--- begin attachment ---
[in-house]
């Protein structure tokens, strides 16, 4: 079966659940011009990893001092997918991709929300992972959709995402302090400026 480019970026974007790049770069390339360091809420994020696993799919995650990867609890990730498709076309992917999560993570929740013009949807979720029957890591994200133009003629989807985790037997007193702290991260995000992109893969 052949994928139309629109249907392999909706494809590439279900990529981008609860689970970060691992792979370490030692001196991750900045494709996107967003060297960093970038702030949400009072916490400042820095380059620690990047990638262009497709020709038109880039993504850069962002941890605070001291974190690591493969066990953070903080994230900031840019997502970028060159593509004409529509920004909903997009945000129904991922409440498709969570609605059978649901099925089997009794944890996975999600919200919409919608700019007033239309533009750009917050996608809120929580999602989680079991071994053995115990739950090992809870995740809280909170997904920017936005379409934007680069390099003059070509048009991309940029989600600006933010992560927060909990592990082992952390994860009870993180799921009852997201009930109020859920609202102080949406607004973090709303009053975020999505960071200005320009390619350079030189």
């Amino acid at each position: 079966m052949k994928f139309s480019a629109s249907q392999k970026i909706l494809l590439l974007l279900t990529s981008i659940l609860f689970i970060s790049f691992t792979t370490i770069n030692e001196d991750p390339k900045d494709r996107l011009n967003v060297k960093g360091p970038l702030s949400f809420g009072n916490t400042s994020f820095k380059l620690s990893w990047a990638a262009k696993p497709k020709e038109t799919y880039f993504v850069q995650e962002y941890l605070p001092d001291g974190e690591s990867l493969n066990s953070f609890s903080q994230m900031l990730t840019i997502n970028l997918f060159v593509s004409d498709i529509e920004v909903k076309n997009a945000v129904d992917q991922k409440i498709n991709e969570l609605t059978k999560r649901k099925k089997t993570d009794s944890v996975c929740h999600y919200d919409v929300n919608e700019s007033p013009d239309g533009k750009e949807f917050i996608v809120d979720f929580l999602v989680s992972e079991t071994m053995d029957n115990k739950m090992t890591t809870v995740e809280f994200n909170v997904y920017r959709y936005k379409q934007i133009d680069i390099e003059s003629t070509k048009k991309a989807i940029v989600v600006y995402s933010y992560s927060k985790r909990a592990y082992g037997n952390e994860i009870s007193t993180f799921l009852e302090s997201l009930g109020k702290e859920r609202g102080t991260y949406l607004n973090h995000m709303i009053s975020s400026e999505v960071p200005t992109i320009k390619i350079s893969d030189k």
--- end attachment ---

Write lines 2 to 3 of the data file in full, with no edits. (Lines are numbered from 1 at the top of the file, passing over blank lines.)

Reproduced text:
């Protein structure tokens, strides 16, 4: 079966659940011009990893001092997918991709929300992972959709995402302090400026 480019970026974007790049770069390339360091809420994020696993799919995650990867609890990730498709076309992917999560993570929740013009949807979720029957890591994200133009003629989807985790037997007193702290991260995000992109893969 052949994928139309629109249907392999909706494809590439279900990529981008609860689970970060691992792979370490030692001196991750900045494709996107967003060297960093970038702030949400009072916490400042820095380059620690990047990638262009497709020709038109880039993504850069962002941890605070001291974190690591493969066990953070903080994230900031840019997502970028060159593509004409529509920004909903997009945000129904991922409440498709969570609605059978649901099925089997009794944890996975999600919200919409919608700019007033239309533009750009917050996608809120929580999602989680079991071994053995115990739950090992809870995740809280909170997904920017936005379409934007680069390099003059070509048009991309940029989600600006933010992560927060909990592990082992952390994860009870993180799921009852997201009930109020859920609202102080949406607004973090709303009053975020999505960071200005320009390619350079030189």
């Amino acid at each position: 079966m052949k994928f139309s480019a629109s249907q392999k970026i909706l494809l590439l974007l279900t990529s981008i659940l609860f689970i970060s790049f691992t792979t370490i770069n030692e001196d991750p390339k900045d494709r996107l011009n967003v060297k960093g360091p970038l702030s949400f809420g009072n916490t400042s994020f820095k380059l620690s990893w990047a990638a262009k696993p497709k020709e038109t799919y880039f993504v850069q995650e962002y941890l605070p001092d001291g974190e690591s990867l493969n066990s953070f609890s903080q994230m900031l990730t840019i997502n970028l997918f060159v593509s004409d498709i529509e920004v909903k076309n997009a945000v129904d992917q991922k409440i498709n991709e969570l609605t059978k999560r649901k099925k089997t993570d009794s944890v996975c929740h999600y919200d919409v929300n919608e700019s007033p013009d239309g533009k750009e949807f917050i996608v809120d979720f929580l999602v989680s992972e079991t071994m053995d029957n115990k739950m090992t890591t809870v995740e809280f994200n909170v997904y920017r959709y936005k379409q934007i133009d680069i390099e003059s003629t070509k048009k991309a989807i940029v989600v600006y995402s933010y992560s927060k985790r909990a592990y082992g037997n952390e994860i009870s007193t993180f799921l009852e302090s997201l009930g109020k702290e859920r609202g102080t991260y949406l607004n973090h995000m709303i009053s975020s400026e999505v960071p200005t992109i320009k390619i350079s893969d030189k």